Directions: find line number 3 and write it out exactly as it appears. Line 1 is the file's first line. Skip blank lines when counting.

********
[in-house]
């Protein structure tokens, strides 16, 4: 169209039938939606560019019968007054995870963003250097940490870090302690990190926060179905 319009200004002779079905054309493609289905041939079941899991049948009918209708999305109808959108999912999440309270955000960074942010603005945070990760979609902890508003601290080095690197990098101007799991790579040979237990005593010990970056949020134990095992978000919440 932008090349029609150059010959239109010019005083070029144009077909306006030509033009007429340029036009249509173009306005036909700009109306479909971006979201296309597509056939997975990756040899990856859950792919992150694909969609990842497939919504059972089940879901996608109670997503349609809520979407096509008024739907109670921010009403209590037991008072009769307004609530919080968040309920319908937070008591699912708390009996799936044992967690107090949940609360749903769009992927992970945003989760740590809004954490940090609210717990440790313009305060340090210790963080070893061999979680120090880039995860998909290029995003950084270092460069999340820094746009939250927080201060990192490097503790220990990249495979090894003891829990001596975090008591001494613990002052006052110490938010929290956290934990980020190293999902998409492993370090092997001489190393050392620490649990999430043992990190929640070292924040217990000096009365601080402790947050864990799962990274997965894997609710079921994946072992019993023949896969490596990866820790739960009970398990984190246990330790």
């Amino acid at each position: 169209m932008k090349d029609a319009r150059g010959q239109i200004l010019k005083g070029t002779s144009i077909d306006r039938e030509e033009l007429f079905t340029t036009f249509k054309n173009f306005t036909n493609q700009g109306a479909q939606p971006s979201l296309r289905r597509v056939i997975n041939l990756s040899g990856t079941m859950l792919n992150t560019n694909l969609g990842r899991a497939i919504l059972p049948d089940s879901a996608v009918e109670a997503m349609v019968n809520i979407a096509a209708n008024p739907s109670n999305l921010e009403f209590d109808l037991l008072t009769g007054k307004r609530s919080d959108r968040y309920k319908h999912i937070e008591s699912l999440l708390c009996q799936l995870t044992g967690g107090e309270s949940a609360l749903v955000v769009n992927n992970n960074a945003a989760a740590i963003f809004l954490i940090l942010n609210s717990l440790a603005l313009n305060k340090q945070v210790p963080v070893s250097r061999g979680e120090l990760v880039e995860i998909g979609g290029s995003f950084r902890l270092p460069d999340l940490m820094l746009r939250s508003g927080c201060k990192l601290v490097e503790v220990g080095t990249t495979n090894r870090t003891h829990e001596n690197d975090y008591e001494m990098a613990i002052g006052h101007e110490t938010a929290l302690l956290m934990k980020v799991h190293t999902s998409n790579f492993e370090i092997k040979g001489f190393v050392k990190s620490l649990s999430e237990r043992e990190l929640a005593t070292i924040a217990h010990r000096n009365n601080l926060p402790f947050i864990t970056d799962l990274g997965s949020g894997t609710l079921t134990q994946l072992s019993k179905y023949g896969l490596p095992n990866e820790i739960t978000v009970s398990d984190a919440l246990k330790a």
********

């Amino acid at each position: 169209m932008k090349d029609a319009r150059g010959q239109i200004l010019k005083g070029t002779s144009i077909d306006r039938e030509e033009l007429f079905t340029t036009f249509k054309n173009f306005t036909n493609q700009g109306a479909q939606p971006s979201l296309r289905r597509v056939i997975n041939l990756s040899g990856t079941m859950l792919n992150t560019n694909l969609g990842r899991a497939i919504l059972p049948d089940s879901a996608v009918e109670a997503m349609v019968n809520i979407a096509a209708n008024p739907s109670n999305l921010e009403f209590d109808l037991l008072t009769g007054k307004r609530s919080d959108r968040y309920k319908h999912i937070e008591s699912l999440l708390c009996q799936l995870t044992g967690g107090e309270s949940a609360l749903v955000v769009n992927n992970n960074a945003a989760a740590i963003f809004l954490i940090l942010n609210s717990l440790a603005l313009n305060k340090q945070v210790p963080v070893s250097r061999g979680e120090l990760v880039e995860i998909g979609g290029s995003f950084r902890l270092p460069d999340l940490m820094l746009r939250s508003g927080c201060k990192l601290v490097e503790v220990g080095t990249t495979n090894r870090t003891h829990e001596n690197d975090y008591e001494m990098a613990i002052g006052h101007e110490t938010a929290l302690l956290m934990k980020v799991h190293t999902s998409n790579f492993e370090i092997k040979g001489f190393v050392k990190s620490l649990s999430e237990r043992e990190l929640a005593t070292i924040a217990h010990r000096n009365n601080l926060p402790f947050i864990t970056d799962l990274g997965s949020g894997t609710l079921t134990q994946l072992s019993k179905y023949g896969l490596p095992n990866e820790i739960t978000v009970s398990d984190a919440l246990k330790a």